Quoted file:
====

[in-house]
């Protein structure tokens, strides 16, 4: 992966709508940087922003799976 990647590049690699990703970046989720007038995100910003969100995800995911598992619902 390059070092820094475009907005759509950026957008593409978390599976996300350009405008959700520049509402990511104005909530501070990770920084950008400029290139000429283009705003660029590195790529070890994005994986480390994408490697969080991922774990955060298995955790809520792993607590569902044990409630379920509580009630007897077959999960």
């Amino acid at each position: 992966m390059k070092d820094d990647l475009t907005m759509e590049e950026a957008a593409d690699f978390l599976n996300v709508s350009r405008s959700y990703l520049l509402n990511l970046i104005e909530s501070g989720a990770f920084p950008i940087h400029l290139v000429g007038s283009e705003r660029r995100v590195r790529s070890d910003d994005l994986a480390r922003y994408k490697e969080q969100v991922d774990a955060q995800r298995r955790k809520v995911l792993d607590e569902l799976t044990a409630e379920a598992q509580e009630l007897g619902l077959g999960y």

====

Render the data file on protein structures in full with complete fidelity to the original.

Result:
[in-house]
């Protein structure tokens, strides 16, 4: 992966709508940087922003799976 990647590049690699990703970046989720007038995100910003969100995800995911598992619902 390059070092820094475009907005759509950026957008593409978390599976996300350009405008959700520049509402990511104005909530501070990770920084950008400029290139000429283009705003660029590195790529070890994005994986480390994408490697969080991922774990955060298995955790809520792993607590569902044990409630379920509580009630007897077959999960």
């Amino acid at each position: 992966m390059k070092d820094d990647l475009t907005m759509e590049e950026a957008a593409d690699f978390l599976n996300v709508s350009r405008s959700y990703l520049l509402n990511l970046i104005e909530s501070g989720a990770f920084p950008i940087h400029l290139v000429g007038s283009e705003r660029r995100v590195r790529s070890d910003d994005l994986a480390r922003y994408k490697e969080q969100v991922d774990a955060q995800r298995r955790k809520v995911l792993d607590e569902l799976t044990a409630e379920a598992q509580e009630l007897g619902l077959g999960y």